“Glioma” is the name given to a type of tumor that starts in the glial cells of the nervous system. Gliomas are responsible for about a third of all central nervous system tumors, and also for the majority of malignant brain tumors. Gliomas are a very aggressive form of cancer with a poor prognosis.
The need for promising research in this area is very pressing, and the chemical compounds found in marijuana are looking like one of the most compelling avenues of research. Let’s take a look at some of these findings.
THC Found to Cause Glioma Cell Death
A pilot study conducted in 1998 was among the first to bring attention to the amazing effects that tetrahydrocannabinol (THC) had on glioma cells. THC is one of the main constituents of the marijuana plant, and its main psychoactive component as well.
Researchers in the study found that THC caused the glioma cells to fragment and lose their plasma membranes. The glioma cells were effectively killed by THC. A couple of years later, another study reported similar findings. Researchers observed that THC caused a regression in the gliomas of mice and rats.
Both studies suggested that these findings provided the basis for a new therapeutic approach, particularly because the THC had no toxic effect.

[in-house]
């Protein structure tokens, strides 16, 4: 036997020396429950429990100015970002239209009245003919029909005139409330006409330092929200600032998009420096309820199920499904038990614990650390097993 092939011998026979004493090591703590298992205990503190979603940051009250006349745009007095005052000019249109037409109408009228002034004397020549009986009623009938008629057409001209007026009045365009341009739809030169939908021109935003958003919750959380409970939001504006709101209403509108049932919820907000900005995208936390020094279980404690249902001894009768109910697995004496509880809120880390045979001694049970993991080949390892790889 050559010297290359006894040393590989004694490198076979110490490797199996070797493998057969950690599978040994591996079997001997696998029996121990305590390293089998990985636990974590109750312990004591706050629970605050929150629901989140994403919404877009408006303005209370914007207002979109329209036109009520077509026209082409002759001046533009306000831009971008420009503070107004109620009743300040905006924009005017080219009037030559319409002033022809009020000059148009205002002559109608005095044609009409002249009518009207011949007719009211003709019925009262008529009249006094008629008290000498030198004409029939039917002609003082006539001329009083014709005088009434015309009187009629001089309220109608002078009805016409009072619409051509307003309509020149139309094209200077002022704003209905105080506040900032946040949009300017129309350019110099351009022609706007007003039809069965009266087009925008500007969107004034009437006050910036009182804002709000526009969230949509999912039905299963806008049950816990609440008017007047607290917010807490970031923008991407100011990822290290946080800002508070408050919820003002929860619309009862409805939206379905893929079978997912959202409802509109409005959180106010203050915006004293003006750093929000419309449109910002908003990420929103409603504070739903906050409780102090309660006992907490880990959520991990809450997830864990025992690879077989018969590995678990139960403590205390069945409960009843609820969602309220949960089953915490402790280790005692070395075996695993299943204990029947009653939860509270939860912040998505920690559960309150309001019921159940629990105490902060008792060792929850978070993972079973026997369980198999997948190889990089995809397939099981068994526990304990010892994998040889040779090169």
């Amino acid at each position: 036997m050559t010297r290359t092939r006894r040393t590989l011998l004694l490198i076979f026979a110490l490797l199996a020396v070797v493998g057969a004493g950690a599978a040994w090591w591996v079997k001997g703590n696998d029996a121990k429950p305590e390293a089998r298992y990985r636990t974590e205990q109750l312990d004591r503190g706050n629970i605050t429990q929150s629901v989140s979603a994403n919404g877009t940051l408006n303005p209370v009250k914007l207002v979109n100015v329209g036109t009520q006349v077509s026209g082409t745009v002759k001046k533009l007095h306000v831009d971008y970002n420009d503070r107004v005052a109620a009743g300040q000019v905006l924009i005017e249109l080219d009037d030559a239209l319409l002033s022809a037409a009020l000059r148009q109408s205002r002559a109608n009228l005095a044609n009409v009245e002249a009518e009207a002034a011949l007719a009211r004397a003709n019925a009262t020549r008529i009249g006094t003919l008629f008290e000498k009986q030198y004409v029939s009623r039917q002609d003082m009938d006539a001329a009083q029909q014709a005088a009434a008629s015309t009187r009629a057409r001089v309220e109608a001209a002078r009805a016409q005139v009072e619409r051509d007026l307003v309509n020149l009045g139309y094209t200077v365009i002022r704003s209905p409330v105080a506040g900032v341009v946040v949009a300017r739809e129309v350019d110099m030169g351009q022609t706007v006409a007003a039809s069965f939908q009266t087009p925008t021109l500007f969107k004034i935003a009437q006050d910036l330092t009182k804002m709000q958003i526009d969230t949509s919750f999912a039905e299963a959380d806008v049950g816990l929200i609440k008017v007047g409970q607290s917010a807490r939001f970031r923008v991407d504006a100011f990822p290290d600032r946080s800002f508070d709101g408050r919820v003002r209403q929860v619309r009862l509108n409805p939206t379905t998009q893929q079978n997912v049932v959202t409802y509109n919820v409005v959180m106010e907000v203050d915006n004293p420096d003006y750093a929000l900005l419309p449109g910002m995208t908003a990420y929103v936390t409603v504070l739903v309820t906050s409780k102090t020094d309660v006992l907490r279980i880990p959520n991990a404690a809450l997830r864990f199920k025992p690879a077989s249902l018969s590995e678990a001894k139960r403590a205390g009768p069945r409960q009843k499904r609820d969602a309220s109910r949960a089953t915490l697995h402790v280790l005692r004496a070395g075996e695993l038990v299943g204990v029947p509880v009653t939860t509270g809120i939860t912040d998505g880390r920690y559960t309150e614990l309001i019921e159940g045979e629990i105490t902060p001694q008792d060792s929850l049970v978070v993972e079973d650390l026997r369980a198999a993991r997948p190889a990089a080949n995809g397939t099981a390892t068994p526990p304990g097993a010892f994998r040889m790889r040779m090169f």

THC Compared to a Synthetic Cannabinoid
Researchers in an interesting 2005 study further confirmed the above findings, but did so while comparing THC to a chemical known as WIN 55,212-2. WIN 55,212-2 is a synthetic cannabinoid that acts like THC, but that is very different in its molecular structure.
The study found that while both of these chemicals could stop the proliferation of glioma cells, THC proved to be the more effective of the two. WIN 55,212-2 was only “selectively” effective.
CBD Found to Inhibit Tumor Growth
THC isn’t the only chemical that marijuana has to offer when it comes to cancer treatment. Cannabidiol (CBD), another abundant chemical in the marijuana plant, seems to have its own unique and intriguing effects.
Researchers in a 2003 study found that CBD caused “significant antitumor activity” and suggested that it could have possible treatment applications. Another study, which came out in the same year, helped to further solidify these findings. It appeared that CBD prevented glioma tumors from forming new blood vessels, and thereby prevented them from growing.
A Pilot Study in Humans
These findings may seem promising when carried out in the lab on isolated glioma cells, but how effective is cannabis on gliomas in human beings? A 2006 study, the very first of its kind, set out to answer just this question.
Working off the findings of the studies which came before it, researchers observed that THC did indeed inhibit the proliferation of glioma cells in 2 patients. It needs to be kept in mind that these findings were very preliminary and that the sample size was very small. However, based on the results and on the fantastic safety profile of THC, researchers called for more such studies to be done.